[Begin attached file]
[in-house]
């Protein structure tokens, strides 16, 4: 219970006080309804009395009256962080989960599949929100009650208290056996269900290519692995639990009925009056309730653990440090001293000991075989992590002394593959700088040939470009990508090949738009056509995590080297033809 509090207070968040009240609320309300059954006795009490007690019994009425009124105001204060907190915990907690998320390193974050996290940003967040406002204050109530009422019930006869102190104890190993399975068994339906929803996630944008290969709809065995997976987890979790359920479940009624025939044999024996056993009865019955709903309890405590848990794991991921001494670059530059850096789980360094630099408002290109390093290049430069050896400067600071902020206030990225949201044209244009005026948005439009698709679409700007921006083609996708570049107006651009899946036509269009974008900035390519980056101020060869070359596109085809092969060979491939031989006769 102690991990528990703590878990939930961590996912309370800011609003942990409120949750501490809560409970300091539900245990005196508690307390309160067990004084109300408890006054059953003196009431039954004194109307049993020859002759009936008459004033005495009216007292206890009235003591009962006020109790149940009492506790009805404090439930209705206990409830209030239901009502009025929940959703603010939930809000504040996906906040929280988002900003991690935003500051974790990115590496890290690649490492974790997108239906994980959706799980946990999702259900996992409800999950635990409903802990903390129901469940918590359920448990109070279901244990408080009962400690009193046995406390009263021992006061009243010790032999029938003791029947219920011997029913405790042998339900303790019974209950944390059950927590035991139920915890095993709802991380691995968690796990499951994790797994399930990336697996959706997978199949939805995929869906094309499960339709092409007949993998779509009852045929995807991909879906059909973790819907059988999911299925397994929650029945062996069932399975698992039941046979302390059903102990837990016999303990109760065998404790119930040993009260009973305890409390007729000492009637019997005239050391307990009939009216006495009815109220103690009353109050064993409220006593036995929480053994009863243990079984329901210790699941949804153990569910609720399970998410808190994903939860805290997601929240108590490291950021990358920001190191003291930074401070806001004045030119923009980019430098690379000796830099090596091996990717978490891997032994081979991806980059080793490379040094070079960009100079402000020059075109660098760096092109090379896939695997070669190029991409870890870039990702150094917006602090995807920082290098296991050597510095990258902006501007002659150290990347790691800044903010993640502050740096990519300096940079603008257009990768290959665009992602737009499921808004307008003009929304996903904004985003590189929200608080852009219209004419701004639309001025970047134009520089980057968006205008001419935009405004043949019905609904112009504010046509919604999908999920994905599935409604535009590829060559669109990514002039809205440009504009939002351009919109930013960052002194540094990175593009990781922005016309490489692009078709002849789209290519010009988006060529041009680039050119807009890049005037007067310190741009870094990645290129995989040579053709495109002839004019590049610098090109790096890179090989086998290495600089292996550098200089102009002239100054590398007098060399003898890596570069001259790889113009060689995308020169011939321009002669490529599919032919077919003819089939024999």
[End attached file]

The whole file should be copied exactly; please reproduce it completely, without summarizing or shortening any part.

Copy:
[in-house]
């Protein structure tokens, strides 16, 4: 219970006080309804009395009256962080989960599949929100009650208290056996269900290519692995639990009925009056309730653990440090001293000991075989992590002394593959700088040939470009990508090949738009056509995590080297033809 509090207070968040009240609320309300059954006795009490007690019994009425009124105001204060907190915990907690998320390193974050996290940003967040406002204050109530009422019930006869102190104890190993399975068994339906929803996630944008290969709809065995997976987890979790359920479940009624025939044999024996056993009865019955709903309890405590848990794991991921001494670059530059850096789980360094630099408002290109390093290049430069050896400067600071902020206030990225949201044209244009005026948005439009698709679409700007921006083609996708570049107006651009899946036509269009974008900035390519980056101020060869070359596109085809092969060979491939031989006769 102690991990528990703590878990939930961590996912309370800011609003942990409120949750501490809560409970300091539900245990005196508690307390309160067990004084109300408890006054059953003196009431039954004194109307049993020859002759009936008459004033005495009216007292206890009235003591009962006020109790149940009492506790009805404090439930209705206990409830209030239901009502009025929940959703603010939930809000504040996906906040929280988002900003991690935003500051974790990115590496890290690649490492974790997108239906994980959706799980946990999702259900996992409800999950635990409903802990903390129901469940918590359920448990109070279901244990408080009962400690009193046995406390009263021992006061009243010790032999029938003791029947219920011997029913405790042998339900303790019974209950944390059950927590035991139920915890095993709802991380691995968690796990499951994790797994399930990336697996959706997978199949939805995929869906094309499960339709092409007949993998779509009852045929995807991909879906059909973790819907059988999911299925397994929650029945062996069932399975698992039941046979302390059903102990837990016999303990109760065998404790119930040993009260009973305890409390007729000492009637019997005239050391307990009939009216006495009815109220103690009353109050064993409220006593036995929480053994009863243990079984329901210790699941949804153990569910609720399970998410808190994903939860805290997601929240108590490291950021990358920001190191003291930074401070806001004045030119923009980019430098690379000796830099090596091996990717978490891997032994081979991806980059080793490379040094070079960009100079402000020059075109660098760096092109090379896939695997070669190029991409870890870039990702150094917006602090995807920082290098296991050597510095990258902006501007002659150290990347790691800044903010993640502050740096990519300096940079603008257009990768290959665009992602737009499921808004307008003009929304996903904004985003590189929200608080852009219209004419701004639309001025970047134009520089980057968006205008001419935009405004043949019905609904112009504010046509919604999908999920994905599935409604535009590829060559669109990514002039809205440009504009939002351009919109930013960052002194540094990175593009990781922005016309490489692009078709002849789209290519010009988006060529041009680039050119807009890049005037007067310190741009870094990645290129995989040579053709495109002839004019590049610098090109790096890179090989086998290495600089292996550098200089102009002239100054590398007098060399003898890596570069001259790889113009060689995308020169011939321009002669490529599919032919077919003819089939024999």